Category Legal Affairs

Exclusion for owned or occupied property upheld

21 January 2016 Norton Rose Fulbright

A US New Mexico federal court upheld an exclusion for pollution cover which excluded damage to property that the insured owns, rents or occupies including sums paid for the repair, restoration or maintenance of the property and paid to prevent injury to third party property.

The insured operated a ski resort under licence from the US Department of Agriculture. An oil and water separator maintained by the insured failed, threatening underlying ground water and a nearby river. Working with the government the insured successfully abated the contamination at an expense of more than $1 million which it claimed from the insurer. The lower court applied the exclusion and found for the insurer.

The insured alleged that the exclusion did not apply because it was against public policy. The insured would be encouraged to take no preventive action and only lodge a claim when there was actual third party damage.

The court held that this argument overlooked the other exclusion of “expected or intended” property damage. Had the insured ignored the report that the pollution would inevitably migrate to third party property, the insured would still not have had a claim because the property damage was “expected”.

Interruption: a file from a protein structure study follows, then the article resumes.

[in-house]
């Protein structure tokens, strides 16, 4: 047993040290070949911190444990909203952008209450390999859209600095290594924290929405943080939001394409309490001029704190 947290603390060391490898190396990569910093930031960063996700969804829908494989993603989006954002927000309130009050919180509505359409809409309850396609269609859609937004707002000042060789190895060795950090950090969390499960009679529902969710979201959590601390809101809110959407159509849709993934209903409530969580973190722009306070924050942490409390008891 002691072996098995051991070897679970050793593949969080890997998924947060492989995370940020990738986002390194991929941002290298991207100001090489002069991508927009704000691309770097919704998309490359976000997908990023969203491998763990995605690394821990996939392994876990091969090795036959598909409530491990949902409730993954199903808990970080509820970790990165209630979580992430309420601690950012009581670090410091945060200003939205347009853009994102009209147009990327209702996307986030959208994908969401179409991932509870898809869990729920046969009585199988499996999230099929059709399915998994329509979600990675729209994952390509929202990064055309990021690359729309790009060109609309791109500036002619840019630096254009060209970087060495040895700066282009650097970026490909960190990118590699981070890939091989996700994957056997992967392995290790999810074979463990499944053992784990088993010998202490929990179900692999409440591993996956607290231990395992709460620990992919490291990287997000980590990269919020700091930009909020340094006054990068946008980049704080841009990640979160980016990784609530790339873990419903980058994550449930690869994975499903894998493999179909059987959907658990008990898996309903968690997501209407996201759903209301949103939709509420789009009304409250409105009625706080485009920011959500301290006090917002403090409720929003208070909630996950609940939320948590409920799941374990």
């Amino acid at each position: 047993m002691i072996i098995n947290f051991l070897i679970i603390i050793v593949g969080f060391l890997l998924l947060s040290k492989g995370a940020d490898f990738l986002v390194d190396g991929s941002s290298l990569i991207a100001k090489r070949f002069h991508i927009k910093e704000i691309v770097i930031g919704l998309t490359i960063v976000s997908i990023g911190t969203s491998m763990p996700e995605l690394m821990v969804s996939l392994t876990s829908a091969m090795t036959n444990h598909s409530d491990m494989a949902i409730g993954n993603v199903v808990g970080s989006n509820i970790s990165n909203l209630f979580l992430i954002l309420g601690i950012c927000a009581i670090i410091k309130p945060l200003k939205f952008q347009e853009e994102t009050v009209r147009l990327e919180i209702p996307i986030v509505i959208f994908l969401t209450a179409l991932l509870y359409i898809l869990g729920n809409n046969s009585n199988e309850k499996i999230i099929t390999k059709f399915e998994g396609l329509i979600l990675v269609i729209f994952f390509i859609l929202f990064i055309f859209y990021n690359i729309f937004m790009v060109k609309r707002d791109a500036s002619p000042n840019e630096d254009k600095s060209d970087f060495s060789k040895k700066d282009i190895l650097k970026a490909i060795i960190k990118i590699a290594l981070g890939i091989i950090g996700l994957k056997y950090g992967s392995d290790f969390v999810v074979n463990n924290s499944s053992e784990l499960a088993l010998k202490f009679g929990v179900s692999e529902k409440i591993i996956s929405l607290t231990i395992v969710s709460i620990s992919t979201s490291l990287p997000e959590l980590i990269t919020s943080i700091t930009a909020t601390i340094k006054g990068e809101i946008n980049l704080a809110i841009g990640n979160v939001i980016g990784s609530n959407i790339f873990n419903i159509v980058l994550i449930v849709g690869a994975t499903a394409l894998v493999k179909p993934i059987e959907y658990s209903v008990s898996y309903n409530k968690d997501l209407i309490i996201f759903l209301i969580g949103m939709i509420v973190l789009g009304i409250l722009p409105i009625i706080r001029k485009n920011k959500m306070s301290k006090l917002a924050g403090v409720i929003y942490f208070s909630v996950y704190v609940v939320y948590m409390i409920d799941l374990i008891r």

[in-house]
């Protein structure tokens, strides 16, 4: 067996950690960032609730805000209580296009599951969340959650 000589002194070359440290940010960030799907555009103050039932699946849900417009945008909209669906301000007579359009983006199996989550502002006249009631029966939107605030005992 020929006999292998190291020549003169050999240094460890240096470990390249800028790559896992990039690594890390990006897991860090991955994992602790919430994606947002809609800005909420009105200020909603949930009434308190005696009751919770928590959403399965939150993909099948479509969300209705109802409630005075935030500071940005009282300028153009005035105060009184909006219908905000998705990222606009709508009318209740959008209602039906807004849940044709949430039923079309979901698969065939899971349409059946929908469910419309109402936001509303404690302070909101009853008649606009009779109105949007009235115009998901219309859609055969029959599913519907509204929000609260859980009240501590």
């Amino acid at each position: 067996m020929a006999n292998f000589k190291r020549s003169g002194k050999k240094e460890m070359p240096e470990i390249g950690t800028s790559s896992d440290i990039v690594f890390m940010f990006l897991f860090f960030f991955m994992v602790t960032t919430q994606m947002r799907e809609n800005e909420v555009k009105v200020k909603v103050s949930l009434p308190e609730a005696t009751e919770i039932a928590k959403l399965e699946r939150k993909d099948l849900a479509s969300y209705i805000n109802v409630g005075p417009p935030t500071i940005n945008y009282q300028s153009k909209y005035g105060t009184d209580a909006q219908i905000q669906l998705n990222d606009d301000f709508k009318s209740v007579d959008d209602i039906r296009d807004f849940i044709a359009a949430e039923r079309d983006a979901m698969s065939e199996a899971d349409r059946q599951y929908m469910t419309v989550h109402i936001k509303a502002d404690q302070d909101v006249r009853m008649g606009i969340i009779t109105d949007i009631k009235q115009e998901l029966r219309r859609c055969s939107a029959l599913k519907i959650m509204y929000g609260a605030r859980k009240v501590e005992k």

First published by: Financial Institutions Legal Snapshot

Quick Polls


What is your one-liner for the 2024 National Budget speech?


Creepy failure to adjust income tax, medical tax credits
Overall happy, it should support economic growth
Overall unhappy, soaring public sector wages and broken SOEs suck..
There are too few taxpayers, too many grant recipients.
fanews magazine
FAnews February 2024 Get the latest issue of FAnews

This month's headlines

On the insurance industry’s radar in 2024
Insurers, risk managers unsure of AI’s judgement credentials
Is offshore the place to be in 2024?
Gap claims: erosion of medical benefits, soaring specialist fees
Investments and retirement… is conventional wisdom under threat?
Subscribe now